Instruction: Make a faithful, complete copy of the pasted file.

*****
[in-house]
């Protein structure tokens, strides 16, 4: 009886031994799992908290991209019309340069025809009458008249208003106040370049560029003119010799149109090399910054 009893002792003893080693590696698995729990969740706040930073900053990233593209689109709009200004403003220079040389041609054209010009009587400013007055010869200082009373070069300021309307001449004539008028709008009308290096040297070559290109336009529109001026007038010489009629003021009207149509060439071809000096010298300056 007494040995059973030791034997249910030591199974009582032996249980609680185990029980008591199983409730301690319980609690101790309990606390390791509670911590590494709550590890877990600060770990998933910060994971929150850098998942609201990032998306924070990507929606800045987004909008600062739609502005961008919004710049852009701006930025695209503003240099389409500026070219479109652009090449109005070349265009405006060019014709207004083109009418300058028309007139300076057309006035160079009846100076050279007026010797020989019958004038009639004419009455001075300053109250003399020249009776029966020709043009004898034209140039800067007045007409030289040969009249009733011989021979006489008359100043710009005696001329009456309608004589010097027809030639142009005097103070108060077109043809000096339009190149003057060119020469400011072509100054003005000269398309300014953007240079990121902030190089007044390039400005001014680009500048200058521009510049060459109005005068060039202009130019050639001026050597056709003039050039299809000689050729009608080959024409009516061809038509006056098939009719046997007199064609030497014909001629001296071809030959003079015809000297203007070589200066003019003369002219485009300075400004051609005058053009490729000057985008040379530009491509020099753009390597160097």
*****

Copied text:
[in-house]
């Protein structure tokens, strides 16, 4: 009886031994799992908290991209019309340069025809009458008249208003106040370049560029003119010799149109090399910054 009893002792003893080693590696698995729990969740706040930073900053990233593209689109709009200004403003220079040389041609054209010009009587400013007055010869200082009373070069300021309307001449004539008028709008009308290096040297070559290109336009529109001026007038010489009629003021009207149509060439071809000096010298300056 007494040995059973030791034997249910030591199974009582032996249980609680185990029980008591199983409730301690319980609690101790309990606390390791509670911590590494709550590890877990600060770990998933910060994971929150850098998942609201990032998306924070990507929606800045987004909008600062739609502005961008919004710049852009701006930025695209503003240099389409500026070219479109652009090449109005070349265009405006060019014709207004083109009418300058028309007139300076057309006035160079009846100076050279007026010797020989019958004038009639004419009455001075300053109250003399020249009776029966020709043009004898034209140039800067007045007409030289040969009249009733011989021979006489008359100043710009005696001329009456309608004589010097027809030639142009005097103070108060077109043809000096339009190149003057060119020469400011072509100054003005000269398309300014953007240079990121902030190089007044390039400005001014680009500048200058521009510049060459109005005068060039202009130019050639001026050597056709003039050039299809000689050729009608080959024409009516061809038509006056098939009719046997007199064609030497014909001629001296071809030959003079015809000297203007070589200066003019003369002219485009300075400004051609005058053009490729000057985008040379530009491509020099753009390597160097």